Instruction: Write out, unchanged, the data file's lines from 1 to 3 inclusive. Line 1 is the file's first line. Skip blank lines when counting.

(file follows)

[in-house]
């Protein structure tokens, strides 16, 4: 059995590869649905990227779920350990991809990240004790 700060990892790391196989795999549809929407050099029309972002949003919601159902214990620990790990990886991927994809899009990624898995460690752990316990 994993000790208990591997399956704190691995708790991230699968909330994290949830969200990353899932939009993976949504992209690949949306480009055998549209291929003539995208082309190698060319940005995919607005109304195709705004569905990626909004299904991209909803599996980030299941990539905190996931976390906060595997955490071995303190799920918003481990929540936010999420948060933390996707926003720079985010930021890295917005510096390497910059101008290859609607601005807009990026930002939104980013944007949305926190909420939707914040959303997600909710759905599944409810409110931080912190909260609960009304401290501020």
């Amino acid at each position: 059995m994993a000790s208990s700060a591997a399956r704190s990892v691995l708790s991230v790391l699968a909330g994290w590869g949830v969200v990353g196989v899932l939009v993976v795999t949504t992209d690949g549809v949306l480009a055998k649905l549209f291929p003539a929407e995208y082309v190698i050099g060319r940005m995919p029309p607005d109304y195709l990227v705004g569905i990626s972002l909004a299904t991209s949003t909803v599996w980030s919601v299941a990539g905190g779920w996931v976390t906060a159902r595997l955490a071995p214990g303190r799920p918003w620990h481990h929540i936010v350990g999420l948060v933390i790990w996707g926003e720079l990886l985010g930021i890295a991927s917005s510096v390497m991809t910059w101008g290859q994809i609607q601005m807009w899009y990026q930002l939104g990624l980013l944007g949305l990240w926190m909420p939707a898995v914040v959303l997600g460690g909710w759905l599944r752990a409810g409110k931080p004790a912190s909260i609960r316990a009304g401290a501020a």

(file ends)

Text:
[in-house]
């Protein structure tokens, strides 16, 4: 059995590869649905990227779920350990991809990240004790 700060990892790391196989795999549809929407050099029309972002949003919601159902214990620990790990990886991927994809899009990624898995460690752990316990 994993000790208990591997399956704190691995708790991230699968909330994290949830969200990353899932939009993976949504992209690949949306480009055998549209291929003539995208082309190698060319940005995919607005109304195709705004569905990626909004299904991209909803599996980030299941990539905190996931976390906060595997955490071995303190799920918003481990929540936010999420948060933390996707926003720079985010930021890295917005510096390497910059101008290859609607601005807009990026930002939104980013944007949305926190909420939707914040959303997600909710759905599944409810409110931080912190909260609960009304401290501020």
């Amino acid at each position: 059995m994993a000790s208990s700060a591997a399956r704190s990892v691995l708790s991230v790391l699968a909330g994290w590869g949830v969200v990353g196989v899932l939009v993976v795999t949504t992209d690949g549809v949306l480009a055998k649905l549209f291929p003539a929407e995208y082309v190698i050099g060319r940005m995919p029309p607005d109304y195709l990227v705004g569905i990626s972002l909004a299904t991209s949003t909803v599996w980030s919601v299941a990539g905190g779920w996931v976390t906060a159902r595997l955490a071995p214990g303190r799920p918003w620990h481990h929540i936010v350990g999420l948060v933390i790990w996707g926003e720079l990886l985010g930021i890295a991927s917005s510096v390497m991809t910059w101008g290859q994809i609607q601005m807009w899009y990026q930002l939104g990624l980013l944007g949305l990240w926190m909420p939707a898995v914040v959303l997600g460690g909710w759905l599944r752990a409810g409110k931080p004790a912190s909260i609960r316990a009304g401290a501020a």